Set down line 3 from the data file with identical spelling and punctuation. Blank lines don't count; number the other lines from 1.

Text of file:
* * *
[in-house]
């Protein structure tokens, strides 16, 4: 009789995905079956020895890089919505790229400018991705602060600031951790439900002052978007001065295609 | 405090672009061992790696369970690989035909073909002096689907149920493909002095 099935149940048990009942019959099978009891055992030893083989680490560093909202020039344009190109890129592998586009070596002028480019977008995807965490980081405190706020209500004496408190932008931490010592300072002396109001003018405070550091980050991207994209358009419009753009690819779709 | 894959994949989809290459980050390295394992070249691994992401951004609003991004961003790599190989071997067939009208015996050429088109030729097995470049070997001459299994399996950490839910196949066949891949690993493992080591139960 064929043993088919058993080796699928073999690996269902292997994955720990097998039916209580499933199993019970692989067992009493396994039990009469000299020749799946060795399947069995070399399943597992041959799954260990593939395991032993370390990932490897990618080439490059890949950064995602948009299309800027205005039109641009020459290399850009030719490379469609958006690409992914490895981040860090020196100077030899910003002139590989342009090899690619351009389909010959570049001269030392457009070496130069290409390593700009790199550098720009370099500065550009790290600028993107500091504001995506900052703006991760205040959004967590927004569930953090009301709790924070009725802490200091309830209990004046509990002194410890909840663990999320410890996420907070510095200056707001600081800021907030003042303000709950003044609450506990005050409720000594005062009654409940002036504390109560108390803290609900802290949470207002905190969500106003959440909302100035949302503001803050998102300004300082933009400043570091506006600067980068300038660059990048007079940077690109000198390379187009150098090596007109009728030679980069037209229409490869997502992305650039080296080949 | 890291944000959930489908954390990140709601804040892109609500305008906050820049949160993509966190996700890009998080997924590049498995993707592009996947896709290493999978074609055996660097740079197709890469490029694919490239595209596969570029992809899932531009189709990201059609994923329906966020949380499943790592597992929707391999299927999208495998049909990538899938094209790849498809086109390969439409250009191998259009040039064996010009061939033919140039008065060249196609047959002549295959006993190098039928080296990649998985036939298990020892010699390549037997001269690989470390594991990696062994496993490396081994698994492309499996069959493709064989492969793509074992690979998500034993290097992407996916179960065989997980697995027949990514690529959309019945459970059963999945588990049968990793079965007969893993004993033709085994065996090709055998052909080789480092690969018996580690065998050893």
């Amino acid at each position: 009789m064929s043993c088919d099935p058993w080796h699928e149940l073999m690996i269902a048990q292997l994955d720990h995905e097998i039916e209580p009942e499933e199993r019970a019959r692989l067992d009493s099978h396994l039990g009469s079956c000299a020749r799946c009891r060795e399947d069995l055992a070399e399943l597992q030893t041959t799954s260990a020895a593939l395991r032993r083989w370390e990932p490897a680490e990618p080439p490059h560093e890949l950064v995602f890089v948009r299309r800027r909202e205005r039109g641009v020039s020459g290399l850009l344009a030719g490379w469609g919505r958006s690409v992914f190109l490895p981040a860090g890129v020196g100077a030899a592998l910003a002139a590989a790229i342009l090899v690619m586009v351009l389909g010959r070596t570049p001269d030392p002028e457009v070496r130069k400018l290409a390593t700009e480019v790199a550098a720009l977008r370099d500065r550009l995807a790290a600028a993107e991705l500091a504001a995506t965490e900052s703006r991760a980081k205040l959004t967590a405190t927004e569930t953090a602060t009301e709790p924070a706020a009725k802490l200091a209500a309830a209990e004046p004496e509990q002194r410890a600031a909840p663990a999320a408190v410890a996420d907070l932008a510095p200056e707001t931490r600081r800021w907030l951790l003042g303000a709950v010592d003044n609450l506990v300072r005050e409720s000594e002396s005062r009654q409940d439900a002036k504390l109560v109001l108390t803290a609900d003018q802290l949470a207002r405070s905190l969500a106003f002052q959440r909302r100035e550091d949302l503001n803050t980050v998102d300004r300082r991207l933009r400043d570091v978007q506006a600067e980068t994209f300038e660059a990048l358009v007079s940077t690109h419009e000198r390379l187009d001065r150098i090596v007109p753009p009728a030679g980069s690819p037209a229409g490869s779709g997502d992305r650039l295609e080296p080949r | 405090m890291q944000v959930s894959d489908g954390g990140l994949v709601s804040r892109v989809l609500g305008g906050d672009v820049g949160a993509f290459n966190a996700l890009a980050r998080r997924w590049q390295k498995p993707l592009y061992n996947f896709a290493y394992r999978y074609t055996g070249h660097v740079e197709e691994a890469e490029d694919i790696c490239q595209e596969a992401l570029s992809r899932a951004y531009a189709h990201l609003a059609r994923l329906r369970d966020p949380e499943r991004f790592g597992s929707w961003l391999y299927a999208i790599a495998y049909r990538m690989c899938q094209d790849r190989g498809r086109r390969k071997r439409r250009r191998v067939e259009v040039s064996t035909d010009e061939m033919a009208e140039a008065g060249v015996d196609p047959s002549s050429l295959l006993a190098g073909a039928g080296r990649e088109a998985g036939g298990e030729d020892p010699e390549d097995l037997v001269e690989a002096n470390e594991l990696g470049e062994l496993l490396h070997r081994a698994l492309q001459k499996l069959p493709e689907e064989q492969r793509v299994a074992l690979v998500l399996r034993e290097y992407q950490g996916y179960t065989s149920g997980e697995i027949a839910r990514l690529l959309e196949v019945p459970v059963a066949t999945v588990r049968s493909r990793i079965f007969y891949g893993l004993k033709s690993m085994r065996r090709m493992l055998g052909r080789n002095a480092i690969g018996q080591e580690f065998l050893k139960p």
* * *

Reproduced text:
């Amino acid at each position: 009789m064929s043993c088919d099935p058993w080796h699928e149940l073999m690996i269902a048990q292997l994955d720990h995905e097998i039916e209580p009942e499933e199993r019970a019959r692989l067992d009493s099978h396994l039990g009469s079956c000299a020749r799946c009891r060795e399947d069995l055992a070399e399943l597992q030893t041959t799954s260990a020895a593939l395991r032993r083989w370390e990932p490897a680490e990618p080439p490059h560093e890949l950064v995602f890089v948009r299309r800027r909202e205005r039109g641009v020039s020459g290399l850009l344009a030719g490379w469609g919505r958006s690409v992914f190109l490895p981040a860090g890129v020196g100077a030899a592998l910003a002139a590989a790229i342009l090899v690619m586009v351009l389909g010959r070596t570049p001269d030392p002028e457009v070496r130069k400018l290409a390593t700009e480019v790199a550098a720009l977008r370099d500065r550009l995807a790290a600028a993107e991705l500091a504001a995506t965490e900052s703006r991760a980081k205040l959004t967590a405190t927004e569930t953090a602060t009301e709790p924070a706020a009725k802490l200091a209500a309830a209990e004046p004496e509990q002194r410890a600031a909840p663990a999320a408190v410890a996420d907070l932008a510095p200056e707001t931490r600081r800021w907030l951790l003042g303000a709950v010592d003044n609450l506990v300072r005050e409720s000594e002396s005062r009654q409940d439900a002036k504390l109560v109001l108390t803290a609900d003018q802290l949470a207002r405070s905190l969500a106003f002052q959440r909302r100035e550091d949302l503001n803050t980050v998102d300004r300082r991207l933009r400043d570091v978007q506006a600067e980068t994209f300038e660059a990048l358009v007079s940077t690109h419009e000198r390379l187009d001065r150098i090596v007109p753009p009728a030679g980069s690819p037209a229409g490869s779709g997502d992305r650039l295609e080296p080949r | 405090m890291q944000v959930s894959d489908g954390g990140l994949v709601s804040r892109v989809l609500g305008g906050d672009v820049g949160a993509f290459n966190a996700l890009a980050r998080r997924w590049q390295k498995p993707l592009y061992n996947f896709a290493y394992r999978y074609t055996g070249h660097v740079e197709e691994a890469e490029d694919i790696c490239q595209e596969a992401l570029s992809r899932a951004y531009a189709h990201l609003a059609r994923l329906r369970d966020p949380e499943r991004f790592g597992s929707w961003l391999y299927a999208i790599a495998y049909r990538m690989c899938q094209d790849r190989g498809r086109r390969k071997r439409r250009r191998v067939e259009v040039s064996t035909d010009e061939m033919a009208e140039a008065g060249v015996d196609p047959s002549s050429l295959l006993a190098g073909a039928g080296r990649e088109a998985g036939g298990e030729d020892p010699e390549d097995l037997v001269e690989a002096n470390e594991l990696g470049e062994l496993l490396h070997r081994a698994l492309q001459k499996l069959p493709e689907e064989q492969r793509v299994a074992l690979v998500l399996r034993e290097y992407q950490g996916y179960t065989s149920g997980e697995i027949a839910r990514l690529l959309e196949v019945p459970v059963a066949t999945v588990r049968s493909r990793i079965f007969y891949g893993l004993k033709s690993m085994r065996r090709m493992l055998g052909r080789n002095a480092i690969g018996q080591e580690f065998l050893k139960p």